Statistical analysis

The data are presented as a number (percentage) for categorical variables and a mean [standard deviation] for continuous variables. The baseline characteristics of the study population were compared using the Student’s t-test for continuous variables and the Chi-squared test for categorical variables.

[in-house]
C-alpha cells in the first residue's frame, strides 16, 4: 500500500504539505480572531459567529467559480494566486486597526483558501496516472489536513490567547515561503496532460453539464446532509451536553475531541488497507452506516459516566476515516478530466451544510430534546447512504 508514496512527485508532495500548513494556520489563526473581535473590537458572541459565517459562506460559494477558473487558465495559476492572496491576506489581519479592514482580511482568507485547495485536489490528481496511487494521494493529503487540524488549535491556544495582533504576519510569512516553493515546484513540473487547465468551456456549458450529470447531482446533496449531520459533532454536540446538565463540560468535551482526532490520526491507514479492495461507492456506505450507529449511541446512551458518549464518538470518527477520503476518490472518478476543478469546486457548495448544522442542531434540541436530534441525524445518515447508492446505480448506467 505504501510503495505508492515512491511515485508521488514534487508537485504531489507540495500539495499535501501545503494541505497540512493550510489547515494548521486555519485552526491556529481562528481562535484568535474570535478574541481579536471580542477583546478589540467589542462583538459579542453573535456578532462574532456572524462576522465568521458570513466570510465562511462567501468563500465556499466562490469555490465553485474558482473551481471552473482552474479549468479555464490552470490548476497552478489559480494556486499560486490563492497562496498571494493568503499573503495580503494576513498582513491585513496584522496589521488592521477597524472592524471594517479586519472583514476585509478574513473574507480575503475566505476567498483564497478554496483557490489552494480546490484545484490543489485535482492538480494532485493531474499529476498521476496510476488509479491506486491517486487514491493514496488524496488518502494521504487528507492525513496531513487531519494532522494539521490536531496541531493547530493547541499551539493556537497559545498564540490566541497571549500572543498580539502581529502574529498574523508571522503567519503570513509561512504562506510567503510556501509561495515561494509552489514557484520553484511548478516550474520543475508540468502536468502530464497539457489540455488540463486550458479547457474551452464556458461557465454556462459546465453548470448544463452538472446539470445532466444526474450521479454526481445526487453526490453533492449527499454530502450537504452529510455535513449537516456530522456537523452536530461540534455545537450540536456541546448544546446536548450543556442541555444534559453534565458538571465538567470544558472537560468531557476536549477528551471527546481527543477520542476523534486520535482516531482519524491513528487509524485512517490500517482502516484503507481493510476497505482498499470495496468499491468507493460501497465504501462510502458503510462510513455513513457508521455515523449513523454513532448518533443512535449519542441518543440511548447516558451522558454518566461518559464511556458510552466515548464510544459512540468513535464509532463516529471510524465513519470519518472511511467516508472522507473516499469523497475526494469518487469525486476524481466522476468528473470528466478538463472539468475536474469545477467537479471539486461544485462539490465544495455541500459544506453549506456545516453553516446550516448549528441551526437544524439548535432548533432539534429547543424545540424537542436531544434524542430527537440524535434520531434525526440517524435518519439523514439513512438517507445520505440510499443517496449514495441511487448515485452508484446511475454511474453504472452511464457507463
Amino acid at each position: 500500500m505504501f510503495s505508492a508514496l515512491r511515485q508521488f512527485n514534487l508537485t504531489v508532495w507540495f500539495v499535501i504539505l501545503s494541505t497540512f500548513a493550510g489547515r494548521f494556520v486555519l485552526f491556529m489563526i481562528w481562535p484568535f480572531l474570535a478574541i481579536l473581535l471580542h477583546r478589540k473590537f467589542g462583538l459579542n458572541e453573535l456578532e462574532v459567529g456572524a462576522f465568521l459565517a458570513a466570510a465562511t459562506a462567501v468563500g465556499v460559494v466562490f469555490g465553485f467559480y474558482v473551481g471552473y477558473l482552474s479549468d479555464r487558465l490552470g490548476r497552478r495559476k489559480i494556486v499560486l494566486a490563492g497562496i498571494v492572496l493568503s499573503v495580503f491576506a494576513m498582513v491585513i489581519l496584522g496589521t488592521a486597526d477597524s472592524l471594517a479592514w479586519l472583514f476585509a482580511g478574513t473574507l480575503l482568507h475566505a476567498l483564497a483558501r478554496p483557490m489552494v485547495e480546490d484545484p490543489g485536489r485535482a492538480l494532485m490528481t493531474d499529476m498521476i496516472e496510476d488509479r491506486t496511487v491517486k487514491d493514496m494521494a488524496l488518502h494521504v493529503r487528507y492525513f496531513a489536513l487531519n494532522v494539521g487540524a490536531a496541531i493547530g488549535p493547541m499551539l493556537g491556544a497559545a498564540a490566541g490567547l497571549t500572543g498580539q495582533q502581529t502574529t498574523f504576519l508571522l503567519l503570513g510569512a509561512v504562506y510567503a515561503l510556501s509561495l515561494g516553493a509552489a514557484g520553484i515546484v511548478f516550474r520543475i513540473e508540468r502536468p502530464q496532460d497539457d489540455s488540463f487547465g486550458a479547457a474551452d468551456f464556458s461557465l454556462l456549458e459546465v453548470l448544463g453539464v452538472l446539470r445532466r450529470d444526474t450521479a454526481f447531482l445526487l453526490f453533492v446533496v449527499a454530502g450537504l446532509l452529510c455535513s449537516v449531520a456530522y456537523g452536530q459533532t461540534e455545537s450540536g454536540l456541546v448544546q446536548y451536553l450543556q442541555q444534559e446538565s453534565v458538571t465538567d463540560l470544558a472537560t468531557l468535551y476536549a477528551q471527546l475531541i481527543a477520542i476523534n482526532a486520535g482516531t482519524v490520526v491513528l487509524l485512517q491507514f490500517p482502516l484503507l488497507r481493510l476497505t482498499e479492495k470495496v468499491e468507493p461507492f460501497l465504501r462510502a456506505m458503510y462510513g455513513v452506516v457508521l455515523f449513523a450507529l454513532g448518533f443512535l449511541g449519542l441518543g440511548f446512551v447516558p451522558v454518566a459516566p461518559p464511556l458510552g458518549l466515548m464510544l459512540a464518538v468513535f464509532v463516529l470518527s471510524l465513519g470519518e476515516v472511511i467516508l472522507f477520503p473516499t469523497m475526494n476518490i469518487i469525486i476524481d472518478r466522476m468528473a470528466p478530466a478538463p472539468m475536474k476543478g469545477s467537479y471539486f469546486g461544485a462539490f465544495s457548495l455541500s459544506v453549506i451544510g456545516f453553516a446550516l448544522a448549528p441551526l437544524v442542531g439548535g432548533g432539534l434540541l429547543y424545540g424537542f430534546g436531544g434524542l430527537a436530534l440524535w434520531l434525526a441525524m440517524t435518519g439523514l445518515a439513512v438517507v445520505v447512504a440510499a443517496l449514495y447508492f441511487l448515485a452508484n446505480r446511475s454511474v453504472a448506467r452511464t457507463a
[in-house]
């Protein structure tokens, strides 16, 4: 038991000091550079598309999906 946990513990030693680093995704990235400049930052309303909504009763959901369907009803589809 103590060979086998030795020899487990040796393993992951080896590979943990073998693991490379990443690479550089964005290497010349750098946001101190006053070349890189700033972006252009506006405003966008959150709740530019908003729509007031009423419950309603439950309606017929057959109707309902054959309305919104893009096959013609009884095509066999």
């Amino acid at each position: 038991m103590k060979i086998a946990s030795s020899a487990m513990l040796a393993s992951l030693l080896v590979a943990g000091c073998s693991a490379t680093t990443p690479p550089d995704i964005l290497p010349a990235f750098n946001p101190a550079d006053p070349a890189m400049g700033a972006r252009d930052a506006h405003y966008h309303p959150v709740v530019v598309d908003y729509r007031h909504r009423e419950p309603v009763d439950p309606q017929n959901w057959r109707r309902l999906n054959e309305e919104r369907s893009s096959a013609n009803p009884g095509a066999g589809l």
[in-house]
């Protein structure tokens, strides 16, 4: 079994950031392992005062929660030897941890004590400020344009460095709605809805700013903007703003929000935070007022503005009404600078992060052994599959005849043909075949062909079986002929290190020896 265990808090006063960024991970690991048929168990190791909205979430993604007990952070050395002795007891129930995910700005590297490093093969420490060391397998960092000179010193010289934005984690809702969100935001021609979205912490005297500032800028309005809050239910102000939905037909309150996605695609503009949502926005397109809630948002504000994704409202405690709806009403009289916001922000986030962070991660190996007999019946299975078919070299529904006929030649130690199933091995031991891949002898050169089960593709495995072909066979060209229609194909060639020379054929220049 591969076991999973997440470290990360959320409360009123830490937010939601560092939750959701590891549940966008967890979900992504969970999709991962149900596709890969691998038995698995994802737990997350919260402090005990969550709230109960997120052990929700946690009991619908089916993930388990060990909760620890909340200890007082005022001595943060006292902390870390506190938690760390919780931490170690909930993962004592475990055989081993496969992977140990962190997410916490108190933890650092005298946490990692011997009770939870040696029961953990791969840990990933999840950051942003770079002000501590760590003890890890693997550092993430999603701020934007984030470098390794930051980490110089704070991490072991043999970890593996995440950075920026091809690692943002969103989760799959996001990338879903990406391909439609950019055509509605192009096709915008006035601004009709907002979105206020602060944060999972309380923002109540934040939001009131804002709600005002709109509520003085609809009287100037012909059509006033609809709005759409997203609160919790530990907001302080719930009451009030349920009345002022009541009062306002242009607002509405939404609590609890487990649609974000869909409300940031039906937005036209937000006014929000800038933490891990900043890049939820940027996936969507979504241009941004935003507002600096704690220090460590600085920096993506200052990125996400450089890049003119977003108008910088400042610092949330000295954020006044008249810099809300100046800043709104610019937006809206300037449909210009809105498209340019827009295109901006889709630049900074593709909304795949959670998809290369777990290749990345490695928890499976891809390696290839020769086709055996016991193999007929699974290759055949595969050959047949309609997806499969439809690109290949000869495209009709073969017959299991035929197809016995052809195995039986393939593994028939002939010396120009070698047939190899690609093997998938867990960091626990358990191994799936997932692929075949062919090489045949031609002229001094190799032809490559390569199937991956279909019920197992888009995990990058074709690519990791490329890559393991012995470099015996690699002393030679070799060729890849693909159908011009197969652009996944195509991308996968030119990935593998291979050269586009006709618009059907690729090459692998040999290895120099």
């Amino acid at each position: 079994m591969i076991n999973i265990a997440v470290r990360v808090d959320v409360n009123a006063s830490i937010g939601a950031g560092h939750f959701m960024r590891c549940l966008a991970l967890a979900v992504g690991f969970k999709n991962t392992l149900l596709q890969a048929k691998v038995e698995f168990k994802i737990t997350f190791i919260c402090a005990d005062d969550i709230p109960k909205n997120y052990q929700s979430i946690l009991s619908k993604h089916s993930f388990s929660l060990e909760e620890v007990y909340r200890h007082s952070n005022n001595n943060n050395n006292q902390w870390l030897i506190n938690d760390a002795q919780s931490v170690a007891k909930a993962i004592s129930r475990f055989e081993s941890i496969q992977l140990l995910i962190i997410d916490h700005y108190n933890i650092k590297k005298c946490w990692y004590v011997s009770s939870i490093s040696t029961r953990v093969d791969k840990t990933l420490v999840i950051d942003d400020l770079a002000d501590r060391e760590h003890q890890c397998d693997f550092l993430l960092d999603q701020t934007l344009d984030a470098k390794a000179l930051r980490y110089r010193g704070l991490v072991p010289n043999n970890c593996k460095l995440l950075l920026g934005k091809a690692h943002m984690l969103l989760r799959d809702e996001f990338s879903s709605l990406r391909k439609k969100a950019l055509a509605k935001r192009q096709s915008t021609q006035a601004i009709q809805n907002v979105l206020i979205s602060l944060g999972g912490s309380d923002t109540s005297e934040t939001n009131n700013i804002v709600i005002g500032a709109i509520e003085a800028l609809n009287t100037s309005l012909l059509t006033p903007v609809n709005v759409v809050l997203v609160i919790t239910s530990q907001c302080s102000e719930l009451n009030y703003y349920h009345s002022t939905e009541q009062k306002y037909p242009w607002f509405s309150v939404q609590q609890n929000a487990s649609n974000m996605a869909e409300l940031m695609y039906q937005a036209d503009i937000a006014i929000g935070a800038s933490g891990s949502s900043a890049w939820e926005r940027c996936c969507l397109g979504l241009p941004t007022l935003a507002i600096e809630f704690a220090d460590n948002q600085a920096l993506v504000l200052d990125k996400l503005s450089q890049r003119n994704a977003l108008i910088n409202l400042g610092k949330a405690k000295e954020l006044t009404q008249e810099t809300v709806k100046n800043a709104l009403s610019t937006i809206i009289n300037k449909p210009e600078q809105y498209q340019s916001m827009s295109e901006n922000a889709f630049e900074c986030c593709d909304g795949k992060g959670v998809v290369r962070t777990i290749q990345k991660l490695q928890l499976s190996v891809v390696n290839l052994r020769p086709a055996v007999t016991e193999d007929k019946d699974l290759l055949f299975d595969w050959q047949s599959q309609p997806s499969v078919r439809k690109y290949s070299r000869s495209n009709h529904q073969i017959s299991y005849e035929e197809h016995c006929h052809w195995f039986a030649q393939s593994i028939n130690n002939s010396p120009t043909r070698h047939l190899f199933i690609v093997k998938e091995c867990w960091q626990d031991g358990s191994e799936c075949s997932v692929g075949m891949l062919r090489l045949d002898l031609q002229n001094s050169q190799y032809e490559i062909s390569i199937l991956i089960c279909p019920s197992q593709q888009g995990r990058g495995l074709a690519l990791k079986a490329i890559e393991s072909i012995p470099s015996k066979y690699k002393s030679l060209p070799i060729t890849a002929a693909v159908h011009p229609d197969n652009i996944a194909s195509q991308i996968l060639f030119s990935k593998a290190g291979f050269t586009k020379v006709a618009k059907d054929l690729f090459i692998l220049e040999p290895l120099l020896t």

All participants were followed up from the transplantation date to the tuberculosis diagnosis date, date of death, or end of study date, December 31, 2020—whichever came first. The tuberculosis’ cumulative incidence was estimated using a Fine and Gray sub-distribution hazard model, considering death as a competing risk event [11]. The cumulative incidence curves were investigated using tuberculosis burden, transplantation type (SOT, allogeneic HSCT, autologous HSCT), SOT subtype, and age at transplantation. They were compared using Gray’s test. Multiple comparisons with Bonferroni adjustments were performed. Risk factors associated with tuberculosis were examined using the Fine and Gray sub-distribution hazard model after considering death as a competing event. We ran a univariable model for each risk factor and a multivariable model to evaluate the effect of risk factors after adjusting for the confounding factors. Age, sex, diabetes mellitus, hypertension, asthma, chronic obstructive pulmonary disease, liver cirrhosis, chronic kidney disease, and previous tuberculosis history were considered risk factors, as reported previously [12]. The relative risk of developing tuberculosis among transplant recipients compared with the tuberculosis risk of the general population in South Korea was calculated using the SIR. SIR was the ratio of the observed to the expected number of tuberculosis cases. The expected numbers of tuberculosis cases were computed using sex-specific and 5-year-age-specific incidence rates in the general population. Confidence intervals (95% CIs) were calculated assuming a Poisson distribution at the 95% level [13]. We used data from the Korean Tuberculosis Surveillance System, a mandatory reporting system for confirmed tuberculosis cases, to compare tuberculosis incidence between transplant recipients and the general population [8]. All statistical analyses were performed using SAS Enterprise Guide version 7.1 (SAS Institute, Cary, NC, USA). Two-sided P-values < 0.05 were considered significant.